BRITISH hopes took another dip today as Laura Robson became the latest homegrown talent to bow out of Wimbledon.
The 18-year-old was left "really disappointed" after former French Open champion Francesca Schiavone came from one set down to beat her 2-6 6-4 6-4.
Robson, who earned a standing ovation when she left Court Two, becomes the latest Brit to go out of the tournament, a situation which will only serve to ramp up the pressure on Andy Murray.
The British number one faces former world number three Nikolay Davydenko on Centre Court today as he begins his bid to become the first British man to win Wimbledon since Fred Perry in 1936.
Murray mania hit SW19 as fans queued to get their chance to see the 25-year-old try to take the title.
After her match Robson - who looked close to tears at times - said: "I'm really disappointed actually. I thought I was in control of it, and then just made a few mistakes and let her get back into the match."
The teenager admitted a break in the match while Schiavone went off court for treatment on an injury had not helped her efforts.
"In general I think she took a lot of time between points, and that gave me more time to think about what I was doing. I think that's really tough," she said.
But asked if the Italian's grunting put her off, she replied: "I was grunting as well. Doesn't bother me at all."
Robson follows fellow Britons Josh Goodall and Oli Golding, who were both knocked out of the tournament yesterday.
And 22-year-old Naomi Broady left the grand slam stage today after losing 6-4 7-6 (7/4) to Lourdes Dominguez Lino.
Robson said she will now be rooting for compatriot Heather Watson who celebrated her first Wimbledon win last night, defeating Czech world number 52 Iveta Benesova 6-2 6-1 on Centre Court.
Fans were eagerly awaiting Andy Murray's Centre Court appearance today. And despite speculation over his form, many said they would be still be standing by him.
Mark Martin was first in the queue for tickets this morning, after arriving from his home on the Isle of Lewis, Scotland, on Friday.
The 46-year-old delivery driver, who is camping during the grand slam, said: "I think he'll definitely get through today. Davydenko's form isn't good on grass.
"Murray's got a tough draw, no doubt about it, but all we can do is hope, can't we?"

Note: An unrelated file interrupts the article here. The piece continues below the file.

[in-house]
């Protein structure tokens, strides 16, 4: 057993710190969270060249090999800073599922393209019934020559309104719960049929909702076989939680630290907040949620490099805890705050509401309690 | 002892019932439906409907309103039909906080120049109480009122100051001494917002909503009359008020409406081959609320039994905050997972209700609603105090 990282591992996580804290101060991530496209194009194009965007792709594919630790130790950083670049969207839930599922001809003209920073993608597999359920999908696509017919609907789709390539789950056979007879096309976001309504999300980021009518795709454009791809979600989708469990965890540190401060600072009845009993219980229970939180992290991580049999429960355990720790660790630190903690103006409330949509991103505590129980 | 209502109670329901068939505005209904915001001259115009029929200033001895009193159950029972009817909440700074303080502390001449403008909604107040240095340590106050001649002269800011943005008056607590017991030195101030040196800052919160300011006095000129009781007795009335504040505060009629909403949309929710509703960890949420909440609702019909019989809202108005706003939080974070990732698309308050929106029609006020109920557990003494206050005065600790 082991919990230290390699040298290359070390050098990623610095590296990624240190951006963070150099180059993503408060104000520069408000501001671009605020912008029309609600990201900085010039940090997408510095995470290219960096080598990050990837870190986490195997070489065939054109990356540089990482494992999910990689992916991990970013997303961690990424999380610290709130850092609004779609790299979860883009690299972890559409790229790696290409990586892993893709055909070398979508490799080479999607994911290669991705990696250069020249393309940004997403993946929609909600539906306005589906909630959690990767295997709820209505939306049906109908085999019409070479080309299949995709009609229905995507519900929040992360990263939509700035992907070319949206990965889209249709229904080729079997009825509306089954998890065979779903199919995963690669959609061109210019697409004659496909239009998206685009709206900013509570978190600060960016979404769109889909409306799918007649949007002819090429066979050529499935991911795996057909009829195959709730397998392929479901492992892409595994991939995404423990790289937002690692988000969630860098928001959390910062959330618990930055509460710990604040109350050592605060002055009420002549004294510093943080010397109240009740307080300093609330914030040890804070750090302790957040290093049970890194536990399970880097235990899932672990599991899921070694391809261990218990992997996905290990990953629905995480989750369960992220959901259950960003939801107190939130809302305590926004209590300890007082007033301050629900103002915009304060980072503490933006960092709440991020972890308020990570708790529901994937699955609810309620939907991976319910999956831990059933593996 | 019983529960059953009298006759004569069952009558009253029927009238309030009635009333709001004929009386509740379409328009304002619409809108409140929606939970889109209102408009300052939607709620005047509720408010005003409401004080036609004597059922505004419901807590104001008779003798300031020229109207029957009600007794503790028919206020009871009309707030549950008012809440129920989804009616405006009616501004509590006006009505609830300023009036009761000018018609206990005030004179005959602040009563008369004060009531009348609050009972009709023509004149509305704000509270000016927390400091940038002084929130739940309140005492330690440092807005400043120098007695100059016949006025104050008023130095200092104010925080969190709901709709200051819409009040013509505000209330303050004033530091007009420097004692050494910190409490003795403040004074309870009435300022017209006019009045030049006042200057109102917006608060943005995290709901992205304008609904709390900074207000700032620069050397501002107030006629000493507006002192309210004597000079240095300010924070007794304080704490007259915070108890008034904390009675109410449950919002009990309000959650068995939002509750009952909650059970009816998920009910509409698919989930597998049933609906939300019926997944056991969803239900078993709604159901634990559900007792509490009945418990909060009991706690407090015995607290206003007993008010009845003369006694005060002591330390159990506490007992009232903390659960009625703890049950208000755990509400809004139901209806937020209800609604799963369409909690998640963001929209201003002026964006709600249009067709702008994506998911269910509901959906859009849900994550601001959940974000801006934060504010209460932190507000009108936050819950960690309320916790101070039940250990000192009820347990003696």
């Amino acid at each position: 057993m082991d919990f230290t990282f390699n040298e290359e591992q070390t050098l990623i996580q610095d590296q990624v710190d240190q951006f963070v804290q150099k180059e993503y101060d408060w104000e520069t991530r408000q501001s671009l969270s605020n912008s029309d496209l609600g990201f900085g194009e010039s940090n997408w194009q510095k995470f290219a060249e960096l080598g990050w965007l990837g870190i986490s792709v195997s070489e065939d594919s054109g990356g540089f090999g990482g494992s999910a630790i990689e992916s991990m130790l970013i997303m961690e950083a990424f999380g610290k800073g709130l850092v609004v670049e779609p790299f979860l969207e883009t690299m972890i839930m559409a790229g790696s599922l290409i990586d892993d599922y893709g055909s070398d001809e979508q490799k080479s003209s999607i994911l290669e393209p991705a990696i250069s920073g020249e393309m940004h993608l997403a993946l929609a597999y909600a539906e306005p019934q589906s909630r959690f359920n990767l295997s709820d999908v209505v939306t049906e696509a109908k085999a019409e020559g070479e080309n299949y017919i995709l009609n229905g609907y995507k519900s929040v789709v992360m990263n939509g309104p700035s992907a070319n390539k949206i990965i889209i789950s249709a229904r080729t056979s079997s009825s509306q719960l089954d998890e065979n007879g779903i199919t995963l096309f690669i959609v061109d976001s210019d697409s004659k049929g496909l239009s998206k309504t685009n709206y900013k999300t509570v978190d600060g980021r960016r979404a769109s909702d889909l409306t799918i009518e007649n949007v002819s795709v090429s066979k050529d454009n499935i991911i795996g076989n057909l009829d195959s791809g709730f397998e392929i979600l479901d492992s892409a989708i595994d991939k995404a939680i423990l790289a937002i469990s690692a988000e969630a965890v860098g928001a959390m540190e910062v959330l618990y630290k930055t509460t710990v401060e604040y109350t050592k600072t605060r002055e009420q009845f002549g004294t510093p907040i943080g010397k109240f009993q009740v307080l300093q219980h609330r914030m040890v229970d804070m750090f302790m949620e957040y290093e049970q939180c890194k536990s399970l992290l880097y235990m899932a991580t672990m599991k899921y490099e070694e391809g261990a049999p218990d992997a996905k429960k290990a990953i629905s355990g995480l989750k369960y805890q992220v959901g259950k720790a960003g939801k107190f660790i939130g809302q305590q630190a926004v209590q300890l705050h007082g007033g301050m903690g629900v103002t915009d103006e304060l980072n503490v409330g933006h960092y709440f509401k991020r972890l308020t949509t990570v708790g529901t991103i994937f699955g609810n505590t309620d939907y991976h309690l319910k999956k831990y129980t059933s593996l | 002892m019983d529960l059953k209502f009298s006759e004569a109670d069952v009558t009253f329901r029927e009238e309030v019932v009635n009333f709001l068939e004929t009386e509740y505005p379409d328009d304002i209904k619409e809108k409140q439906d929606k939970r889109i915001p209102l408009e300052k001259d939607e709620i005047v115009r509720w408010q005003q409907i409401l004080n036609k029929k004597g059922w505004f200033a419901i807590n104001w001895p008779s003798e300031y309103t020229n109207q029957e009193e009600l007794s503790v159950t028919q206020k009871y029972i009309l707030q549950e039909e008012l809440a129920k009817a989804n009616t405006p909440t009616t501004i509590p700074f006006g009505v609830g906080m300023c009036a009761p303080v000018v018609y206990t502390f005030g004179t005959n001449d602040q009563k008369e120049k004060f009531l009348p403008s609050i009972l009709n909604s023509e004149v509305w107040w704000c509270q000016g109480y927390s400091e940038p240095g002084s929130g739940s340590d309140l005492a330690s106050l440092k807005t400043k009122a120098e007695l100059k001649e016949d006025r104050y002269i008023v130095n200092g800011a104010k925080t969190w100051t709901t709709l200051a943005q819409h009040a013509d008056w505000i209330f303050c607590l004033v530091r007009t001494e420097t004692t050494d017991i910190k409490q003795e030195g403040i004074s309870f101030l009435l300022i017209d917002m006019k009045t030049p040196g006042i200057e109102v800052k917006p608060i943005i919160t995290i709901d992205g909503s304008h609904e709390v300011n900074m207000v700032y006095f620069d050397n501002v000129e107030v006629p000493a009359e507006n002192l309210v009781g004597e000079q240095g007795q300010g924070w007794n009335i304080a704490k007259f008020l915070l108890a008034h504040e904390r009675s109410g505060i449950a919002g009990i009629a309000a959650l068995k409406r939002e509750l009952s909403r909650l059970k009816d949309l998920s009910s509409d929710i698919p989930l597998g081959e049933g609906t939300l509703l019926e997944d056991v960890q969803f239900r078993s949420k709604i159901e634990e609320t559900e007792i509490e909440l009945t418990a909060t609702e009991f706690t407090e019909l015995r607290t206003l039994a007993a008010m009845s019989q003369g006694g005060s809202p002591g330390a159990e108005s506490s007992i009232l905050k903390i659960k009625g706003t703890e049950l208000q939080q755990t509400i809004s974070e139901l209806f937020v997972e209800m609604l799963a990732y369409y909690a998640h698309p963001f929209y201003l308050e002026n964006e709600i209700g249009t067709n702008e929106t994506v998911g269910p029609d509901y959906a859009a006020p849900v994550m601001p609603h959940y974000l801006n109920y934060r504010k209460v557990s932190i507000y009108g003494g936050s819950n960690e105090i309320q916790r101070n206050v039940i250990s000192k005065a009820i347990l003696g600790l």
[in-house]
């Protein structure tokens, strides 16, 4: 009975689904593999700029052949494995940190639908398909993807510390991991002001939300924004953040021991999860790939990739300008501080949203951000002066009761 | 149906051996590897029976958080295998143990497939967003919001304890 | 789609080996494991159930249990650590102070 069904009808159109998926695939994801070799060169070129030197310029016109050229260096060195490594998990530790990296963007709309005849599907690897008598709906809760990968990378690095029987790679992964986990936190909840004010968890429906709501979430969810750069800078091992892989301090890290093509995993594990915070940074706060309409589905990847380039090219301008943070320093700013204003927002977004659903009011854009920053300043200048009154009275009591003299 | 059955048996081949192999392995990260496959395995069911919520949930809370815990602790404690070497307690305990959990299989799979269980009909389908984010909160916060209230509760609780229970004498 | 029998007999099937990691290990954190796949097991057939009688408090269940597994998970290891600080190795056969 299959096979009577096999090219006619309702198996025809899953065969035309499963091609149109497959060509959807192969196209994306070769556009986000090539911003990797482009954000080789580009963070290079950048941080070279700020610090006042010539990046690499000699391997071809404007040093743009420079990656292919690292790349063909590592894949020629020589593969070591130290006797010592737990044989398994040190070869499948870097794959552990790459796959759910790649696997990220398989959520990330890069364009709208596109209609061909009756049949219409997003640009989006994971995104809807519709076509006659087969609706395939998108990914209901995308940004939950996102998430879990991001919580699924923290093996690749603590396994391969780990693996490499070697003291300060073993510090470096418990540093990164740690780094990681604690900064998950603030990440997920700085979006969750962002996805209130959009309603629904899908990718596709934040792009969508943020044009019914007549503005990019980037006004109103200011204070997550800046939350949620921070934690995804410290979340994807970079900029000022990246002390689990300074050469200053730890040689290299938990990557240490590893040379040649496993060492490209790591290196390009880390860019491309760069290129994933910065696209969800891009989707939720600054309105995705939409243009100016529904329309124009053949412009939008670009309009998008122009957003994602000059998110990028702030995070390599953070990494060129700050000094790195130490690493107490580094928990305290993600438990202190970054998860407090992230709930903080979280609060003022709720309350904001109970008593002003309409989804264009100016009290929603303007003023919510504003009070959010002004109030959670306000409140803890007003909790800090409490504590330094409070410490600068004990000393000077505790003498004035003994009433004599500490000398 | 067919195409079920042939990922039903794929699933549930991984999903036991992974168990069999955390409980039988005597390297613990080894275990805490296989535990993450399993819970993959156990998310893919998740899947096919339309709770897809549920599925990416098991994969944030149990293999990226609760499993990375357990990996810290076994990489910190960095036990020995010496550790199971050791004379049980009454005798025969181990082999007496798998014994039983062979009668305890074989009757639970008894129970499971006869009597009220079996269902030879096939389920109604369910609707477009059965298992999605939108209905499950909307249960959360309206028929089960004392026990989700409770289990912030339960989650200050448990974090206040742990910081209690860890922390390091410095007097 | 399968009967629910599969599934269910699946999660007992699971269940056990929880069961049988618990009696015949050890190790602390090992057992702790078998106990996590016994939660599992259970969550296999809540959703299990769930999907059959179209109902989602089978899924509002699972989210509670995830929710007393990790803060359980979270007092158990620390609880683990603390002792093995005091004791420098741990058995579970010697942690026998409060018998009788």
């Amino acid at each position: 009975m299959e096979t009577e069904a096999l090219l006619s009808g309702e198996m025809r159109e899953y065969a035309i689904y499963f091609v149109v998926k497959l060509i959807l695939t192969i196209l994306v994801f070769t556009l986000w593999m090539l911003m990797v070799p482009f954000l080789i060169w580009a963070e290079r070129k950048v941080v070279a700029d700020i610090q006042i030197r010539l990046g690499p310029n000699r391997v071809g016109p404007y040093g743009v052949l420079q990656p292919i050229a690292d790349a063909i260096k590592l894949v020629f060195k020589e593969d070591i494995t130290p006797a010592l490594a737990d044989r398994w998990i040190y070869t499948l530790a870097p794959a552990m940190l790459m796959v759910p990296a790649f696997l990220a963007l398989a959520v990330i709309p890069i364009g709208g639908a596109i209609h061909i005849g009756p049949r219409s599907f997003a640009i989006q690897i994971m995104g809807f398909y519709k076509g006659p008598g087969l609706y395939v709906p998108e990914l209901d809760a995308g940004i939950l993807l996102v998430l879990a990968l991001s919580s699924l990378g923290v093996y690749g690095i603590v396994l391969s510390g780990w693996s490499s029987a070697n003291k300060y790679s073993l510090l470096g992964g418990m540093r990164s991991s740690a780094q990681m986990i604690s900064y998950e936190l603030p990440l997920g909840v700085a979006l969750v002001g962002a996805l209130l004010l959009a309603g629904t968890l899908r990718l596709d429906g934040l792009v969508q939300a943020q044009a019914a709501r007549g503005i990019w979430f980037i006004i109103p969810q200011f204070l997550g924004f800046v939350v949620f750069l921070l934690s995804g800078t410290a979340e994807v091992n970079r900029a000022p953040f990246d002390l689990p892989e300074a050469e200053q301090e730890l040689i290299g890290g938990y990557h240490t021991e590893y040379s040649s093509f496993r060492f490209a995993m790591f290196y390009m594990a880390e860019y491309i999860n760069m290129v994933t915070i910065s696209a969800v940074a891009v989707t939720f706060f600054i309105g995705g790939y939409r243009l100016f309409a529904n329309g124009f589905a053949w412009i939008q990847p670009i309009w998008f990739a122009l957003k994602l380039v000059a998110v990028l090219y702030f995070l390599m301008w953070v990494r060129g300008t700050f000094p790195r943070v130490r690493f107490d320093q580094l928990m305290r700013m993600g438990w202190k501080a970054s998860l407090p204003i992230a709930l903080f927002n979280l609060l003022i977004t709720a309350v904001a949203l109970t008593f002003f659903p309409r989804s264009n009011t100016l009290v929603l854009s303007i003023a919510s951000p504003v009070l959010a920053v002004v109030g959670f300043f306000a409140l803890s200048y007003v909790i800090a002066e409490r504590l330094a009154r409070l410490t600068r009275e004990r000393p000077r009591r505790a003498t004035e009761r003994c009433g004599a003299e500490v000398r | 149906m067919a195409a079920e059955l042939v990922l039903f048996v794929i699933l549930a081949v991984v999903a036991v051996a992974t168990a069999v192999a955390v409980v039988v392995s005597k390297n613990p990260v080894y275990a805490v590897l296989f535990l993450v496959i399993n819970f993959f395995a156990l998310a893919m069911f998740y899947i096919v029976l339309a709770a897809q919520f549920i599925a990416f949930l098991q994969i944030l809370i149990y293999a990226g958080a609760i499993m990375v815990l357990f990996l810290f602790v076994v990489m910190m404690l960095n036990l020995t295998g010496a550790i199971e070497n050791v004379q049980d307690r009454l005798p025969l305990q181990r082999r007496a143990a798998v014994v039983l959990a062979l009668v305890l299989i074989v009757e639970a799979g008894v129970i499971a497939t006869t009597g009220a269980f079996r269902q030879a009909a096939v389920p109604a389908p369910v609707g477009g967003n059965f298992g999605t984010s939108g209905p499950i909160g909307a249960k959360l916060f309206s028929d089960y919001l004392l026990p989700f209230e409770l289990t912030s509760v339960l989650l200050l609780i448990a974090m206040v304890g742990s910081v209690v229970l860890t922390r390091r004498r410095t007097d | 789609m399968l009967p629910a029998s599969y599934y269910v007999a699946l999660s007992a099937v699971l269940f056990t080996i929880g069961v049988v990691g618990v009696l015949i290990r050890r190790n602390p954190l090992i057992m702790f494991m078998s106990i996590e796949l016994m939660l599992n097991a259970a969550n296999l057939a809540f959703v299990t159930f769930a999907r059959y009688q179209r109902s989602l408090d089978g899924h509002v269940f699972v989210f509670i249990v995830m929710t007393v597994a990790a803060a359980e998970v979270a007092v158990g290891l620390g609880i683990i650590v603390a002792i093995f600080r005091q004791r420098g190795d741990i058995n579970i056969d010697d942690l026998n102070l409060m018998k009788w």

Sisters Suzanne Pyefinch and Michele Jennings, from Great Yarmouth in Norfolk, arrived on Friday in the rain. They queued up today to make sure they could get tickets.
Mrs Pyefinch, 40, said: "I don't think today's going to be as big a problem as everyone makes out. It will be a good game."
She said she did not think Murray's physical fitness was the issue, adding: "It's more about his head, we know that."
She said too many people "jumped on the bandwagon" of negative comments about Murray: "Sometimes you have to work a bit harder for the positive comments.
"It's too easy to jump on the bandwagon and say he isn't going to win."
Murray's mother Judy Murray has said the 25-year-old "wears his heart on his sleeve" but has grown in experience, especially through seeing the behaviour of his rivals.
She told the Daily Telegraph: "He has learned a lot over the years, through playing and through observing the other top players, how they behave and how they handle the demands that are on them.
"I think he wears his heart on his sleeve and it's just part of what makes him what he is.
"But you have to be careful not to show your opponent too much about what you're feeling. He is experienced now, but you can't change who you are."
Murray, who was at the south-west London club's practice courts with brother Jamie yesterday, has said he plans to spend as "little time as necessary" at the courts during the Grand Slam.
Writing in his blog, he said he would "come in, get my tennis done, have physio, a massage and then leave".